After seizing power in May 2014, the military, backed by anti-government protestors, selected and established their own system to govern the country. They set up the National Council for Peace and Order (NCPO) which committed itself to establishing a People’s Assembly. This aimed to reach a compromise between the conflicting opinions of former pro-government and anti-government protesters. It plans to achieve this through the process of political reform before returning sovereign power to the people via an election in 2018. If a governmental authority is not representative of the people (e.g. a military government), it does not count as a legitimate government. During the last two years of military government, from May 2014 to May 2017, their rule of Thailand has been widely controversial, specifically regarding their commitment to democracy, human rights violations and their manipulation of the rule of law. Democratic legitimacy relies not only on established mechanisms for public participation (like referendums or elections) but also public participation based on accessible and educational reform (often via NGOs) to ensure the free and fair will of the people can be expressed. Through their actions over the last three years, the Thai military government has damaged both of these components, the consequences of which will impact future public participation in politics. The authors make some observations about the specific actions the military government has taken to erode the democratic legitimacy of future public participation: the increasing dominance of military courts over civil courts; civil society’s limited involvement in political activities; the drafting of a new constitution and their attempt to master support through referenda; the structure of the legislative powers (Senate and the members of parliament); and the control of people’s basic freedoms of expression, movement and assembly in political activities. One clear consequence of the military government’s specific actions over the last three years is the increased uncertainty amongst Thai people that their fundamental freedoms and political rights will be respected in the future. This will directly affect their participation in future democratic processes. The military government’s actions will also have influenced potential international engagement (e.g. their response to the UN representatives) in Thai civil society to help educate disadvantaged people about their rights, and about the impact of their participation in the political arena. These actions challenge the democratic idea that there should be a checking and balancing of power between people and government. These examples provide evidence that a democratic transition is crucial during any process of political transformation.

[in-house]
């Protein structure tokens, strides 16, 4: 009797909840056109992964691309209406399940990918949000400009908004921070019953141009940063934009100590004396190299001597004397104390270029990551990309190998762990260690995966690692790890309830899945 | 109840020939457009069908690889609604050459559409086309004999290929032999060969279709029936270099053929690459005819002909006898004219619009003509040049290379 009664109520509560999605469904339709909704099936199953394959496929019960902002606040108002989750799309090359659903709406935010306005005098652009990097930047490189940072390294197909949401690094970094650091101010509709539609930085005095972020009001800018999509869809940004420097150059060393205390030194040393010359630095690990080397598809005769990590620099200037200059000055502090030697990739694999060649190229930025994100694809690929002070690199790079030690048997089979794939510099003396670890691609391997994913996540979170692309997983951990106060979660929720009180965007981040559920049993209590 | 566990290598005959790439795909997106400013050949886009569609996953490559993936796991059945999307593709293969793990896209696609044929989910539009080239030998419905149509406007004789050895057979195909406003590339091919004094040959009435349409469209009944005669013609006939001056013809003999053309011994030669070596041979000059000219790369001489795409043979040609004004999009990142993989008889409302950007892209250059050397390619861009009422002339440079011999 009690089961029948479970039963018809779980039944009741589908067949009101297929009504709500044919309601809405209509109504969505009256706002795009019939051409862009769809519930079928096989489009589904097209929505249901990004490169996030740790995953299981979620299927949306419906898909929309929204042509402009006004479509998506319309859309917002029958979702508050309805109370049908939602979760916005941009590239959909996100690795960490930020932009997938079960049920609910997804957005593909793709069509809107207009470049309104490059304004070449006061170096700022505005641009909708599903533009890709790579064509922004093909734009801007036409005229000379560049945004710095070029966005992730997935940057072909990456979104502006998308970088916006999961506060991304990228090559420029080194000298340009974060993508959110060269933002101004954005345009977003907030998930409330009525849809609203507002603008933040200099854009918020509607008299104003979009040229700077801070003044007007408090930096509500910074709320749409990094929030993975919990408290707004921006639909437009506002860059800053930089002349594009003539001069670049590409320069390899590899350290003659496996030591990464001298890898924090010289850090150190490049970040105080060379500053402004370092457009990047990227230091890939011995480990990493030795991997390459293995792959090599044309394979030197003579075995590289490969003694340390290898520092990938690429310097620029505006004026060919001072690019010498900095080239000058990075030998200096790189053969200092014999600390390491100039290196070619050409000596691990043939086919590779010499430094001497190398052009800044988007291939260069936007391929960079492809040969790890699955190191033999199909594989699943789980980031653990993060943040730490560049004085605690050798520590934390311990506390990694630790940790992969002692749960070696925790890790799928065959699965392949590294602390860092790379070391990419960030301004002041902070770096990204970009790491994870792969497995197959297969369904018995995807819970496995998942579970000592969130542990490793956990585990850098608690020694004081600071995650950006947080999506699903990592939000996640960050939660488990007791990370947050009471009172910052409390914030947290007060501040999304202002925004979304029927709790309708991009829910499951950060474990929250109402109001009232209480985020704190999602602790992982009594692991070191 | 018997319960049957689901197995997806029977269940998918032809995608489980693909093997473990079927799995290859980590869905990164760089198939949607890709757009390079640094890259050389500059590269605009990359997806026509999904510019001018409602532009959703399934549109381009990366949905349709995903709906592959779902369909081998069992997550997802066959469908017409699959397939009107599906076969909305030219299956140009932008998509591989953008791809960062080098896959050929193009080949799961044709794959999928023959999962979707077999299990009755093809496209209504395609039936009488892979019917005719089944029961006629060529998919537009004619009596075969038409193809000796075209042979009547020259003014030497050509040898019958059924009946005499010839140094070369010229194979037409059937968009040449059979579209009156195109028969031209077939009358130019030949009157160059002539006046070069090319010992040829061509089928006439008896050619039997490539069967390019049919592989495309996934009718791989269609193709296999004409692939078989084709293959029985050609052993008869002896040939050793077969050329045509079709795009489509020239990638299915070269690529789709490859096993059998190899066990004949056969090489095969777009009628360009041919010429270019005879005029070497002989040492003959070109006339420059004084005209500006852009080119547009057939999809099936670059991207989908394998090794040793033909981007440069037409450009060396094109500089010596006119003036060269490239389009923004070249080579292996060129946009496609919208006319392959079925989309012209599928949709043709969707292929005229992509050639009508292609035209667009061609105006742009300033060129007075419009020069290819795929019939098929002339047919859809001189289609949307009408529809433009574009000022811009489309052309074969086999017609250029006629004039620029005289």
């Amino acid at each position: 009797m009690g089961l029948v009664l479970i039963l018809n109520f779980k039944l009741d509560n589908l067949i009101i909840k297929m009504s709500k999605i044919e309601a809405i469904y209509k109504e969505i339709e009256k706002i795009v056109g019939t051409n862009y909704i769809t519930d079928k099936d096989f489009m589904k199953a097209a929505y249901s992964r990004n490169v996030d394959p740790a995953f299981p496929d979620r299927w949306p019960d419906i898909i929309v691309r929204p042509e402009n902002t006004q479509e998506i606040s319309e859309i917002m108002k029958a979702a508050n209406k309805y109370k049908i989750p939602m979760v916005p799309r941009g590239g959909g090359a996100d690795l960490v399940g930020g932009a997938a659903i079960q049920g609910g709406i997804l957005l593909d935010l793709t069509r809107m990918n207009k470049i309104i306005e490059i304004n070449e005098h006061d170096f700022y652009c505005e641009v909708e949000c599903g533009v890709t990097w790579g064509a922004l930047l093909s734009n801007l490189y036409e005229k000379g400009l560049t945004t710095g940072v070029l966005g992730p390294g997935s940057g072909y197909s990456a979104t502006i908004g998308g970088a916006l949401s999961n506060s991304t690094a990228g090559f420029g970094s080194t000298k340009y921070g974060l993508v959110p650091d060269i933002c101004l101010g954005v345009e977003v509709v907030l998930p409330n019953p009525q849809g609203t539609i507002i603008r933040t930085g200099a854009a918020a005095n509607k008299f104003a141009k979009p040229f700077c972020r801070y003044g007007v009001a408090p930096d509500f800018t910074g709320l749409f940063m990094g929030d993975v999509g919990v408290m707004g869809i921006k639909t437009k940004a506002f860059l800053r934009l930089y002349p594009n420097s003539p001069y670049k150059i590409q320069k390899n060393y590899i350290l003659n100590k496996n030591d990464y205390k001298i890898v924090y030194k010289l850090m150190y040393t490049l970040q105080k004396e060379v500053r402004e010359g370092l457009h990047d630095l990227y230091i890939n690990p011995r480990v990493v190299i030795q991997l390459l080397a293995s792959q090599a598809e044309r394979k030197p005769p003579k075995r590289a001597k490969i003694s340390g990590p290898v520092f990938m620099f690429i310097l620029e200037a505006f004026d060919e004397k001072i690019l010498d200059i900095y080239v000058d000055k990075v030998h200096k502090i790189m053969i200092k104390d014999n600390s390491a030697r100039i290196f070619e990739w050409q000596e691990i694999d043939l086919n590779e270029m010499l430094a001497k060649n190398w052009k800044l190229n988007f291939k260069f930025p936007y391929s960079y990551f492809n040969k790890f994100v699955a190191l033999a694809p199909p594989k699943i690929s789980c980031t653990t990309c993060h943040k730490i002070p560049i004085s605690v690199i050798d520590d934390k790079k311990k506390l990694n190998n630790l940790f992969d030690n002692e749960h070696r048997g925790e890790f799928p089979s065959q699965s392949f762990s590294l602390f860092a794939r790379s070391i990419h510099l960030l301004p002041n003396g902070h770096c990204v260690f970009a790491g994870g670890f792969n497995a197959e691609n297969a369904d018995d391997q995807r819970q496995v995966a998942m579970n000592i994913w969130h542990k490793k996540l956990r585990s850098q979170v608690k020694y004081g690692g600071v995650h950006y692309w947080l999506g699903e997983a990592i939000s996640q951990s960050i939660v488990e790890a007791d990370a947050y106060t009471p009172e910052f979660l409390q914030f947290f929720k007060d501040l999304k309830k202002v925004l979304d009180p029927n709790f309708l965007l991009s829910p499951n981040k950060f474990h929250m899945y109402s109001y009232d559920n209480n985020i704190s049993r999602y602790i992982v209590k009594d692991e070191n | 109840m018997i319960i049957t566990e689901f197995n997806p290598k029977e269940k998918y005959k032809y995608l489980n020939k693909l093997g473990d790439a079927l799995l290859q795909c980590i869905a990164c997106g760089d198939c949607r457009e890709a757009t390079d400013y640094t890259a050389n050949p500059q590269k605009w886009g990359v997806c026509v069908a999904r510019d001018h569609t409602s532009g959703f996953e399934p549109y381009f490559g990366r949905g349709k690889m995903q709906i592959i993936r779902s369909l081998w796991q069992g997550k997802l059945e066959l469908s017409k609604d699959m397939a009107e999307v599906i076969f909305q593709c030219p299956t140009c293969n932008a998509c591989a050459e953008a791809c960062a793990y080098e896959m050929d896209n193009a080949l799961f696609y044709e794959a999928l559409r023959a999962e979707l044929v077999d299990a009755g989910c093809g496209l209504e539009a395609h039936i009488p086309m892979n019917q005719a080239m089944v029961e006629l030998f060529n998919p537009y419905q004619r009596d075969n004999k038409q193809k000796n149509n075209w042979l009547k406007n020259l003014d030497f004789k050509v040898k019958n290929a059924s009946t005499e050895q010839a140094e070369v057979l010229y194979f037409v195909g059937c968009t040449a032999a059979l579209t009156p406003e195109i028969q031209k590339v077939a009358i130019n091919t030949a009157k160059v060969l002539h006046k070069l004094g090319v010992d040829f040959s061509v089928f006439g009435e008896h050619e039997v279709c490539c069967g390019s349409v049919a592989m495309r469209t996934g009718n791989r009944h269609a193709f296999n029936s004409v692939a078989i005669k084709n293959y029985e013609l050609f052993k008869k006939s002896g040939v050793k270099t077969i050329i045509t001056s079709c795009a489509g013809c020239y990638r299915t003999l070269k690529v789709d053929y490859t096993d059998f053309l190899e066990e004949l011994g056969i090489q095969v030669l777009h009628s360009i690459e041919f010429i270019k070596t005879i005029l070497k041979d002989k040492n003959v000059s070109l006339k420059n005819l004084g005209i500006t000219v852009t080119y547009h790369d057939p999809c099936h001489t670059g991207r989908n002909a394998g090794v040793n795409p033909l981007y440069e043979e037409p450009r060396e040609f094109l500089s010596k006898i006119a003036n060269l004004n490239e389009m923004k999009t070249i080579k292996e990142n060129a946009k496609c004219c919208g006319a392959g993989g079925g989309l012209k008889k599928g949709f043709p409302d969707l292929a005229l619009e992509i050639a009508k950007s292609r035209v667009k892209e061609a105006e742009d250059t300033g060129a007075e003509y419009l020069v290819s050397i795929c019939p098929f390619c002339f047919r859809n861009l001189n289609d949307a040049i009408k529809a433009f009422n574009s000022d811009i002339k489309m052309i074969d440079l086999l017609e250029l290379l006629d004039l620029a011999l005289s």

Critical Evaluation of the Transformative Potential of Artificial Intelligence in Law: A Focus on the Judicial System